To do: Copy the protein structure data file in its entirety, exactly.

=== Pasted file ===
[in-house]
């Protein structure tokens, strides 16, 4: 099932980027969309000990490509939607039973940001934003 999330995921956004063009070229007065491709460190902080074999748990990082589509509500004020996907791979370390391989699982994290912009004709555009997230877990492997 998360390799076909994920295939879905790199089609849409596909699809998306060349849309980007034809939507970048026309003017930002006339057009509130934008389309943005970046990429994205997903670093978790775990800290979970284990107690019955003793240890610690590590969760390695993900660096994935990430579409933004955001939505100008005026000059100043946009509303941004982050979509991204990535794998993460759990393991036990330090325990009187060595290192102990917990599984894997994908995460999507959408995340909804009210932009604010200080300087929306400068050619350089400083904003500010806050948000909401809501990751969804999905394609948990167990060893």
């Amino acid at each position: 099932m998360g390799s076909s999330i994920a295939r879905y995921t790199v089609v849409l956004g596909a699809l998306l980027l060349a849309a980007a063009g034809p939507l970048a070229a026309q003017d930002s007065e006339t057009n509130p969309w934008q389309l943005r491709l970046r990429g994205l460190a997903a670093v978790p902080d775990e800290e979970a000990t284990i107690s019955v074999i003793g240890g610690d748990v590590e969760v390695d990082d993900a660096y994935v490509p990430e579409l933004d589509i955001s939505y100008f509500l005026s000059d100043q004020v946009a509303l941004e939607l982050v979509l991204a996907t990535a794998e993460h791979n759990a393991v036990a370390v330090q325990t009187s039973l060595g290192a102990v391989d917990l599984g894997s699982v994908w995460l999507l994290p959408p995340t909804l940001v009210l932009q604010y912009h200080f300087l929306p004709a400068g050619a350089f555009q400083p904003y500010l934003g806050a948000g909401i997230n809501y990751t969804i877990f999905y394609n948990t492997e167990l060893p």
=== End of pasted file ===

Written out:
[in-house]
């Protein structure tokens, strides 16, 4: 099932980027969309000990490509939607039973940001934003 999330995921956004063009070229007065491709460190902080074999748990990082589509509500004020996907791979370390391989699982994290912009004709555009997230877990492997 998360390799076909994920295939879905790199089609849409596909699809998306060349849309980007034809939507970048026309003017930002006339057009509130934008389309943005970046990429994205997903670093978790775990800290979970284990107690019955003793240890610690590590969760390695993900660096994935990430579409933004955001939505100008005026000059100043946009509303941004982050979509991204990535794998993460759990393991036990330090325990009187060595290192102990917990599984894997994908995460999507959408995340909804009210932009604010200080300087929306400068050619350089400083904003500010806050948000909401809501990751969804999905394609948990167990060893």
């Amino acid at each position: 099932m998360g390799s076909s999330i994920a295939r879905y995921t790199v089609v849409l956004g596909a699809l998306l980027l060349a849309a980007a063009g034809p939507l970048a070229a026309q003017d930002s007065e006339t057009n509130p969309w934008q389309l943005r491709l970046r990429g994205l460190a997903a670093v978790p902080d775990e800290e979970a000990t284990i107690s019955v074999i003793g240890g610690d748990v590590e969760v390695d990082d993900a660096y994935v490509p990430e579409l933004d589509i955001s939505y100008f509500l005026s000059d100043q004020v946009a509303l941004e939607l982050v979509l991204a996907t990535a794998e993460h791979n759990a393991v036990a370390v330090q325990t009187s039973l060595g290192a102990v391989d917990l599984g894997s699982v994908w995460l999507l994290p959408p995340t909804l940001v009210l932009q604010y912009h200080f300087l929306p004709a400068g050619a350089f555009q400083p904003y500010l934003g806050a948000g909401i997230n809501y990751t969804i877990f999905y394609n948990t492997e167990l060893p």